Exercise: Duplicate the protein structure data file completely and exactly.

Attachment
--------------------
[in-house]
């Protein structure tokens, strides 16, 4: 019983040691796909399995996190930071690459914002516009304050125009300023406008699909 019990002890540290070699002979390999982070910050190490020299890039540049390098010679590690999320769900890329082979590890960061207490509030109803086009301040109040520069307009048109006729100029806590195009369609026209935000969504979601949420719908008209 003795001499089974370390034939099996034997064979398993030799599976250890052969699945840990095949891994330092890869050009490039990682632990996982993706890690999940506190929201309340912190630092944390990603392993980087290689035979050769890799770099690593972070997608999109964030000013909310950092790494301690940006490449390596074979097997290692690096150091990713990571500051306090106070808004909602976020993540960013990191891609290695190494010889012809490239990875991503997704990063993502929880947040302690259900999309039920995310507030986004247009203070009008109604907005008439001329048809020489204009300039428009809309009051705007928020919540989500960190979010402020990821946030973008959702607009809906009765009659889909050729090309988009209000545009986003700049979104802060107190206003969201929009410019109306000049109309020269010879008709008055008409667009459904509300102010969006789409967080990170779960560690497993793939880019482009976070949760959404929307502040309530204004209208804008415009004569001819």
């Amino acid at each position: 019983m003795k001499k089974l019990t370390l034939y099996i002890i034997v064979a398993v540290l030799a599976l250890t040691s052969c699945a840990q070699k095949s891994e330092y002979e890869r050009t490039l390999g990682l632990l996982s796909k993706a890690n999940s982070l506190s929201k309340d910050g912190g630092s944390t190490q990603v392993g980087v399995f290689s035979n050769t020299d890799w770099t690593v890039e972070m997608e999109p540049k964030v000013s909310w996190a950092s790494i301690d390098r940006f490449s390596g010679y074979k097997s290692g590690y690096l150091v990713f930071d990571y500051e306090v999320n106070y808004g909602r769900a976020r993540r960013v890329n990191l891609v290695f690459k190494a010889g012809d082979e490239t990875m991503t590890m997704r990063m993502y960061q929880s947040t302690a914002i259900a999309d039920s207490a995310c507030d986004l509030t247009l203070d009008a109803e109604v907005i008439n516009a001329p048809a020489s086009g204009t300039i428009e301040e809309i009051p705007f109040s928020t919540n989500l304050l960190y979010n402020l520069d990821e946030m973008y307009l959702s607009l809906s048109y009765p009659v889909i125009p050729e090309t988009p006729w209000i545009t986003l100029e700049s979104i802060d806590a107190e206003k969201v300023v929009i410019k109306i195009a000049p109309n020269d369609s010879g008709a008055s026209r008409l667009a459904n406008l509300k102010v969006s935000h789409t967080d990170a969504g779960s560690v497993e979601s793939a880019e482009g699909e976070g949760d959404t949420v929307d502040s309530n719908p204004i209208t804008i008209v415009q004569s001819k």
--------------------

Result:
[in-house]
């Protein structure tokens, strides 16, 4: 019983040691796909399995996190930071690459914002516009304050125009300023406008699909 019990002890540290070699002979390999982070910050190490020299890039540049390098010679590690999320769900890329082979590890960061207490509030109803086009301040109040520069307009048109006729100029806590195009369609026209935000969504979601949420719908008209 003795001499089974370390034939099996034997064979398993030799599976250890052969699945840990095949891994330092890869050009490039990682632990996982993706890690999940506190929201309340912190630092944390990603392993980087290689035979050769890799770099690593972070997608999109964030000013909310950092790494301690940006490449390596074979097997290692690096150091990713990571500051306090106070808004909602976020993540960013990191891609290695190494010889012809490239990875991503997704990063993502929880947040302690259900999309039920995310507030986004247009203070009008109604907005008439001329048809020489204009300039428009809309009051705007928020919540989500960190979010402020990821946030973008959702607009809906009765009659889909050729090309988009209000545009986003700049979104802060107190206003969201929009410019109306000049109309020269010879008709008055008409667009459904509300102010969006789409967080990170779960560690497993793939880019482009976070949760959404929307502040309530204004209208804008415009004569001819």
């Amino acid at each position: 019983m003795k001499k089974l019990t370390l034939y099996i002890i034997v064979a398993v540290l030799a599976l250890t040691s052969c699945a840990q070699k095949s891994e330092y002979e890869r050009t490039l390999g990682l632990l996982s796909k993706a890690n999940s982070l506190s929201k309340d910050g912190g630092s944390t190490q990603v392993g980087v399995f290689s035979n050769t020299d890799w770099t690593v890039e972070m997608e999109p540049k964030v000013s909310w996190a950092s790494i301690d390098r940006f490449s390596g010679y074979k097997s290692g590690y690096l150091v990713f930071d990571y500051e306090v999320n106070y808004g909602r769900a976020r993540r960013v890329n990191l891609v290695f690459k190494a010889g012809d082979e490239t990875m991503t590890m997704r990063m993502y960061q929880s947040t302690a914002i259900a999309d039920s207490a995310c507030d986004l509030t247009l203070d009008a109803e109604v907005i008439n516009a001329p048809a020489s086009g204009t300039i428009e301040e809309i009051p705007f109040s928020t919540n989500l304050l960190y979010n402020l520069d990821e946030m973008y307009l959702s607009l809906s048109y009765p009659v889909i125009p050729e090309t988009p006729w209000i545009t986003l100029e700049s979104i802060d806590a107190e206003k969201v300023v929009i410019k109306i195009a000049p109309n020269d369609s010879g008709a008055s026209r008409l667009a459904n406008l509300k102010v969006s935000h789409t967080d990170a969504g779960s560690v497993e979601s793939a880019e482009g699909e976070g949760d959404t949420v929307d502040s309530n719908p204004i209208t804008i008209v415009q004569s001819k």